Working toward beatification, campaign tells how venerable friar touches local lives
Detroit — Practically every day, Fr. Larry Webber, OFM Cap., receives a call or visit to the Solanus Casey Center from someone who reports a favor received from Venerable Solanus Casey.
“He has been a source for families to inspire faith in them, and a trust that God does answer our prayers,” said Fr. Webber, who serves as vice-postulator for the cause of Ven. Solanus with Bro. Richard Merling, OFM Cap., and is also director of the Detroit-based center.
Ven. Solanus, a Capuchin friar who died in 1957, served a significant part of his life at St. Bonaventure Monastery in Detroit. He prayed with and served the Detroit community and became known for his strong prayers — which many believed came from his deep connection to God during his life.
After his death, people continued to ask for his intercession, and began reporting answered prayers. He was declared “venerable” by Rome in July 1995, a recognition that he had lived a life of heroic virtue and is worthy of imitation by the faithful.
The Father Solanus Guild, which works toward his eventual canonization, hopes one day Detroit’s hero will be beatified, the next step toward official sainthood. Beatification is bestowed after the approval of a true miracle — in which there is no scientific explanation, usually for a medical cure — by experts and theological consultants.
Working toward that goal, the guild announced in late January the Letters to Rome campaign, which invites people to submit letters about why Ven. Solanus is worthy of sainthood. The deadline was March 1, but Fr. Webber said people are still more than welcome to continue submitting letters. Those received before the deadline will be bound in a book and presented to the Congregation for the Causes of Saints.
“We want to let the Church know, especially Rome, that there’s popular support” for Ven. Solanus, said Fr. Webber.
Bro. Merling, who also serves as director of the Father Solanus Guild, said it’s up to the experts in Rome to determine whether a purported miracle can be proven beyond doubt.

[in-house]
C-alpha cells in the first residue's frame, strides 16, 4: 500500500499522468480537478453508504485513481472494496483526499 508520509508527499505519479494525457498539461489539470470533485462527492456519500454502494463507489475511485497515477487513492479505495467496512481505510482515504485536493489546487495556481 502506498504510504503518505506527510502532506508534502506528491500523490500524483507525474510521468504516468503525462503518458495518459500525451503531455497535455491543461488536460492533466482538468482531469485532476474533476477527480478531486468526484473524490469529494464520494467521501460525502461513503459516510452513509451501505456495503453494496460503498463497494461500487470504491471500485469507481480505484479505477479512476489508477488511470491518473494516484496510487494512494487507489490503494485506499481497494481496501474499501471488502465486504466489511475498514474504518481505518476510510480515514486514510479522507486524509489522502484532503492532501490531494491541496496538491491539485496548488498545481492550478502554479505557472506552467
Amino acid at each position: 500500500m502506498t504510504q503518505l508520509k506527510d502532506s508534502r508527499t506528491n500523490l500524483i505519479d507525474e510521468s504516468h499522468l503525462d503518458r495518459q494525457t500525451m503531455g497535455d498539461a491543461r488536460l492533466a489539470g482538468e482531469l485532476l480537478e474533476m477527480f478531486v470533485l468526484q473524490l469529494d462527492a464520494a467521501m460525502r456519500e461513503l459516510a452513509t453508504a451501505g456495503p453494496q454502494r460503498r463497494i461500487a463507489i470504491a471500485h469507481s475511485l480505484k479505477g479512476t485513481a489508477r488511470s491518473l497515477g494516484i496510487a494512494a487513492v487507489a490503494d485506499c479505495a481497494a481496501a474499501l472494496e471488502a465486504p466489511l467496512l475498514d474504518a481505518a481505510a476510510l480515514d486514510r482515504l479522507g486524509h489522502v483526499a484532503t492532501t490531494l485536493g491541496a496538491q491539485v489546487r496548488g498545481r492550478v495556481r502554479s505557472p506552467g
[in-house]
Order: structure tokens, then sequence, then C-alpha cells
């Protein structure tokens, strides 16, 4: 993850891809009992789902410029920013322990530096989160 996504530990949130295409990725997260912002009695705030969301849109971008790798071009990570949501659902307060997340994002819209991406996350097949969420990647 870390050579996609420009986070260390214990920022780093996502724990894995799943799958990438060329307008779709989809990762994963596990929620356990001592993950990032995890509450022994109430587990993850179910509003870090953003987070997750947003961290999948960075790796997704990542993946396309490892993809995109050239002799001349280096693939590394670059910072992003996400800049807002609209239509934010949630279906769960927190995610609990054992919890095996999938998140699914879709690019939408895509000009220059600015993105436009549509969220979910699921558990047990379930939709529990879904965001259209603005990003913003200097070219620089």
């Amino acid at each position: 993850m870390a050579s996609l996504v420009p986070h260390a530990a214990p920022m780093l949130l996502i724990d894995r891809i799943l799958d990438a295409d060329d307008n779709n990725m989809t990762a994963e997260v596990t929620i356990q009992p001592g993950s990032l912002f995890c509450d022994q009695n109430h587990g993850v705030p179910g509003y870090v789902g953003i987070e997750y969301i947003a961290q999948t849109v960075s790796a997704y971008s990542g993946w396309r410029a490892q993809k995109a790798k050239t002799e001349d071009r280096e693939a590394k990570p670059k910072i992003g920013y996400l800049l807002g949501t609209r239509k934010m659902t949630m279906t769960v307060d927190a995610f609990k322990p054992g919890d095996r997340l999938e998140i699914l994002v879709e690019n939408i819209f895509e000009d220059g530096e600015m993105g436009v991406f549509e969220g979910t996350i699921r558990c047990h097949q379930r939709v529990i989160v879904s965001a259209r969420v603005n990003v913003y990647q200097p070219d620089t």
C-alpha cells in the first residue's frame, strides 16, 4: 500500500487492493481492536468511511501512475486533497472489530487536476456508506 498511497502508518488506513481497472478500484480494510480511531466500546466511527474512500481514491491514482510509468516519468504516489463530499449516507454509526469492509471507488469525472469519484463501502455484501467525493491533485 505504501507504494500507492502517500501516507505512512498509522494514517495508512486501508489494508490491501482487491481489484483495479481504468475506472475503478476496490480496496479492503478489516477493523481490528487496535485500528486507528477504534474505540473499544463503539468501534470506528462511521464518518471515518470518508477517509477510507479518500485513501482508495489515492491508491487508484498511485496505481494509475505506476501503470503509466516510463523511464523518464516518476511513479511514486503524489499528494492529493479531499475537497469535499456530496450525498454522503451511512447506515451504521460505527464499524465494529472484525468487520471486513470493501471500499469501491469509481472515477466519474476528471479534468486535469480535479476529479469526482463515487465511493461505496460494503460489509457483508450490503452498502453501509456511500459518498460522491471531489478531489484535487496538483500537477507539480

Bro. Merling said he is sure that having a canonized saint who lived in Detroit “would bring many blessings upon the city in many ways.”
“It would spark the interest of many of the Catholics, and I think it would speak to them in their own faith to strengthen them, become more faith-filled individuals,” Bro. Merling said.
Fr. Webber said promoting Ven. Solanus’ cause this year is special both because of the Year of Consecrated Life and Pope Francis’ planned visit to the United States in the fall. There is currently no beatified male born in the United States, Fr. Webber said.
“We want religious, especially in the Detroit area, who knew Fr. Solanus or have been touched by him” to contribute letters, Fr. Webber said. “We are asking them to write letters why he is a model for consecrated life.”
People who have visited the Solanus Casey Center have also often reported favors; the campaign invites them to submit letters as well, Fr. Webber said, including children’s groups and school groups.
Fr. Webber said Archbishop Allen H. Vigneron and the Archdiocese of Detroit have been “very, very supportive with the cause of Fr. Solanus.”
The archbishop, in an interview with The Michigan Catholic in early 2014, expressed his hope and prayers for the beatification of Ven. Solanus “within the next five years,” saying at the time the cause was “looking very good,” though he declined to offer specifics.
Bro. Merling, who had worked closely with the late Bro. Leo Wollenwebber, OFM Cap. — the cause’s original postulator — said some submitted favors look promising, but again, Rome has the final say.
“It encourages us to hear how the story of Fr. Solanus has touched many peoples’ lives and helped to bring about conversion in them,” said Bro. Merling, remembering a number of stories from people who attribute Ven. Solanus’ intercession to healings or conversions.
“Like any of us who have read the life of a saint, it helps encourage us,” he said.
Fr. Webber said that during the season of Lent, “we’re looking for men and women who can be a model to us in following Jesus’ life,” citing Ven. Solanus’ involvement in starting the well-known Capuchin Soup Kitchen.
The very first line of the Capuchins’ rule, dating back to the 13th century, Fr. Webber noted, says to “live the Gospel of our Lord Jesus Christ.”
“Solanus here in Detroit has been a model for how to live this Gospel,” he said.
Letters to Rome
Send a letter explaining why you believe Ven. Solanus should be a saint of the Catholic Church. Write to:
Solanus Casey Center
1820 Mt. Elliott St.
Detroit, MI 48207
Letters can address topics such as:
• Fr. Solanus is a role model for me because…
• Fr. Solanus is important to our family because…
• Solanus Casey’s holiness impacts me by…
• It is important to recognize Fr. Solanus because…
• The world would be a better place if Fr. Solanus was a saint because…
• My personal story about Fr. Solanus is…
To learn more, visit solanuscasey.org, call (313) 579-2100 or visit the Solanus Casey Center at 1780 Mt. Elliott St., Detroit, 48207.